Trumpeter Itamar Borochov might be the most interesting jazz musician you’ll hear in 2018. The young and highly original virtuoso just dropped an album that defies words in its embodiment of musical oxymorons. How can a jazz album be this lyrical, with enchanting melodies that shake the very bottom of your heart, and stay in your mind for days to come, yet bafflingly virtuosic, and hard-hitting? How can a jazz album sound so good, old-time good, seasoned, soulful, with a real knowledge and assimilation of the tradition, yet totally fresh, expanding the genre by infusing jazz with earthy exotic sounds of a distant ancient land? The answers are in Boomerang, an outstanding album by Israeli-born, New York-based trumpeter and composer Itamar Borochov. He’s a prodigy of a musical family of Jewish descent, stemming from the Emirate of Bukhara. A bebop aficionado who’s cut his teeth in jazz clubs around the country for the past decade, he’s a stylist whose sense of style caught the eyes of movers and shakers of the industry, landing him roles in film and TV. (You might have seen him as the suave trumpeter in the recent Stella Artois commercial.) He’s a spiritual man who says he’s looking for “traces of the divine in elegant sophistication”, and somehow he brings it all together on Boomerang.
Your album was recently released in the States. Please tell us how you would describe your music.
I imagine a singer, a storyteller, performing a call for prayer, accompanied by a string quartet, and a tribe of drummers, played by an acoustic jazz quartet in a jazz cellar in New York City. In other words, I’m deeply rooted in jazz tradition, and heavily influenced by the aesthetics of the old world—mainly of the Middle East and North Africa. There’s a serenity to it and a fire. Sometimes it’s like playing as if you got punched in the gut. Sometimes it’s like you’re seeing angels.
How did you start playing the trumpet and then what brought you to jazz?
I started on trumpet at age 11. While playing blues guitar at the time, I wanted to pick up the trumpet as a second instrument. I come from a musical family, and at that time I already played violin, classical piano, and recorder. The trumpet is a demanding instrument, and she wants all your attention, so in no time I devoted myself to the trumpet and fell in love with it. Jazz came as a natural extension of that. I was a lazy kid and never wanted to practice from the classical books, I was mainly listening to my favorite records by Miles Davis, Kenny Dorham, Lee Morgan, Clark Terry, Booker Little, Dexter Gordon, John Coltrane, Yusef Lateef—and tried to pick up what I could from that. I developed my technique later on when I moved to New York.
You’re also involved with film scoring and acting. How did you get into film?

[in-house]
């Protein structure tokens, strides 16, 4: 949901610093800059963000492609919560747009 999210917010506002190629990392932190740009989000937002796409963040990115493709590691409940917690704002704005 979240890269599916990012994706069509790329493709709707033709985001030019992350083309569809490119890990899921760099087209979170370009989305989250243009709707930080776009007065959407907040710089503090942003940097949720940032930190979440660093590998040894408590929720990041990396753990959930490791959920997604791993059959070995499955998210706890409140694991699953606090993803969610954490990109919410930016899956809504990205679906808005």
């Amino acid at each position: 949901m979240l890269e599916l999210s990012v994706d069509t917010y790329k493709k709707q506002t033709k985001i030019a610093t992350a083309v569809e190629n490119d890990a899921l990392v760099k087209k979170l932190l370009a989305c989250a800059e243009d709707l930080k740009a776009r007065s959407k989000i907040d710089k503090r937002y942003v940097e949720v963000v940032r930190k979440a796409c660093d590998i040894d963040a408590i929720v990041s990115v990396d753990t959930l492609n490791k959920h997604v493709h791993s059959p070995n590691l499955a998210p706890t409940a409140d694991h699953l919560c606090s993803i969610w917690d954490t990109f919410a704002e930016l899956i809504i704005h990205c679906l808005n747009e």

I’m a bit of a film buff, and was a film major in high school, as we didn’t have a music program at my school in Jaffa. People say that my music sounds cinematic, like it’s a soundtrack for something, and I think that’s quite true. Maybe that’s why several of my tracks got picked for movies. From my latest album Boomerang, the track “Shimshon” is featured in the short film Crimson Love. That was featured in Cannes Film Festival, and “Avri’s Tune” got placed in an upcoming JFK documentary.
I came on board to the film Professional Cuddler as a film composer at first. It’s a short about an Israeli trumpet player in NYC, and at the first meeting the director asked if I’d like to audition for the part, and the rest is history. The film became quite a hit on the festival circuit, and after that came the Stella Artois commercial, and now another short that’s shooting this winter in Philadelphia.
You have a very distinct sense of fashion. Is this a passion of yours?
Thank you! (Laughs.) I have an image in my head, and I rarely find pieces that correlate with it. I have a few basic designs that I had made, and I would love to make more of my own clothes.
What is art for you?
Everything when taken to the highest level of quality. Bobby Sanabria (the great Latin percussionist and band leader) once told me, “We’re human, so we’ll never be perfect, as only God is perfect. We try to be as close to perfect as possible, thus being as close to god as possible.”
You’ve been touring worldwide extensively, and with Boomerang now released, your name has been all over the media. How is your music perceived in the U.S. as opposed to other audiences around the world?
Well, this [jazz] is American music, and specifically, Black American music. The audience in the States knows what’s good and what’s not, and in my observation, reacts usually to the rhythm, and danceability of the music. The groove comes first. Our shows in the States are usually packed, and I feel like people react strongly to the fact we bring a groove that’s deeply saturated in feeling. The emotional impact is strong for a lot of folks, and it hits them hard. I try to come with an open heart to every show, and when people tell me they felt the music in their hearts, that’s the stuff. That’s why I do it.
What are your next projects?
I’m recording a new quartet album this March in Paris. And also starting to produce a record for Borochov Dynasty—a family band with my brother and father, where we rearrange Bukharian sacred music (the music passed down in our family for generations). I’m shooting another movie this winter and touring worldwide through this summer.